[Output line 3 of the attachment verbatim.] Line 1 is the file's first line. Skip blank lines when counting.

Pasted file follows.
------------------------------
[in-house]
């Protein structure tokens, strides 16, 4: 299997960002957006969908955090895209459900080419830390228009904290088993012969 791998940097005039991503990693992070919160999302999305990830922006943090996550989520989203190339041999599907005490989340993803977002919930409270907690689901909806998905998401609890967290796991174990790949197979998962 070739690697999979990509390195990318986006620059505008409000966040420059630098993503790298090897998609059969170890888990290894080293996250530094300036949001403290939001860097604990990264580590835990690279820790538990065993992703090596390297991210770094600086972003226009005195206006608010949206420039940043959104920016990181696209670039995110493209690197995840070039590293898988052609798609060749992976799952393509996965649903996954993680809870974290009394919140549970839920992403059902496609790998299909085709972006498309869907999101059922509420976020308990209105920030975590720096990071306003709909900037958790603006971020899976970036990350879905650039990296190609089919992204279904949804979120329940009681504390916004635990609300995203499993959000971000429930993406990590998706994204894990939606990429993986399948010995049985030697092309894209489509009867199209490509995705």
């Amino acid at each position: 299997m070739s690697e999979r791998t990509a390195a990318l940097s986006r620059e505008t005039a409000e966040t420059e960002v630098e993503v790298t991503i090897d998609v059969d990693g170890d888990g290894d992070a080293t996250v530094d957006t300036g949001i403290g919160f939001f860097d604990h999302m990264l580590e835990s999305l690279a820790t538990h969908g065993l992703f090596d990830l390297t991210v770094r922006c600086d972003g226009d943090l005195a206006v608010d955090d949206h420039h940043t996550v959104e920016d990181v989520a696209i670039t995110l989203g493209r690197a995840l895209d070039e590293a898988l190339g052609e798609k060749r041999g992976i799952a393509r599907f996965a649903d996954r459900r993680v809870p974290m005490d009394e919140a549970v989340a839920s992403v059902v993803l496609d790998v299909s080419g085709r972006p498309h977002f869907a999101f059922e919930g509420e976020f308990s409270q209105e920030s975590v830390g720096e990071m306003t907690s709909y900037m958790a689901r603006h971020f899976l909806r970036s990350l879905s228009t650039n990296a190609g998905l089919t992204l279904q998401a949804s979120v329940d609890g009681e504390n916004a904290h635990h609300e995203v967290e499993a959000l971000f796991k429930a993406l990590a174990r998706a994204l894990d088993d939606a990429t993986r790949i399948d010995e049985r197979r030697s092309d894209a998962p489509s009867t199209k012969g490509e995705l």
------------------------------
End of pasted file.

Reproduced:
């Amino acid at each position: 299997m070739s690697e999979r791998t990509a390195a990318l940097s986006r620059e505008t005039a409000e966040t420059e960002v630098e993503v790298t991503i090897d998609v059969d990693g170890d888990g290894d992070a080293t996250v530094d957006t300036g949001i403290g919160f939001f860097d604990h999302m990264l580590e835990s999305l690279a820790t538990h969908g065993l992703f090596d990830l390297t991210v770094r922006c600086d972003g226009d943090l005195a206006v608010d955090d949206h420039h940043t996550v959104e920016d990181v989520a696209i670039t995110l989203g493209r690197a995840l895209d070039e590293a898988l190339g052609e798609k060749r041999g992976i799952a393509r599907f996965a649903d996954r459900r993680v809870p974290m005490d009394e919140a549970v989340a839920s992403v059902v993803l496609d790998v299909s080419g085709r972006p498309h977002f869907a999101f059922e919930g509420e976020f308990s409270q209105e920030s975590v830390g720096e990071m306003t907690s709909y900037m958790a689901r603006h971020f899976l909806r970036s990350l879905s228009t650039n990296a190609g998905l089919t992204l279904q998401a949804s979120v329940d609890g009681e504390n916004a904290h635990h609300e995203v967290e499993a959000l971000f796991k429930a993406l990590a174990r998706a994204l894990d088993d939606a990429t993986r790949i399948d010995e049985r197979r030697s092309d894209a998962p489509s009867t199209k012969g490509e995705l």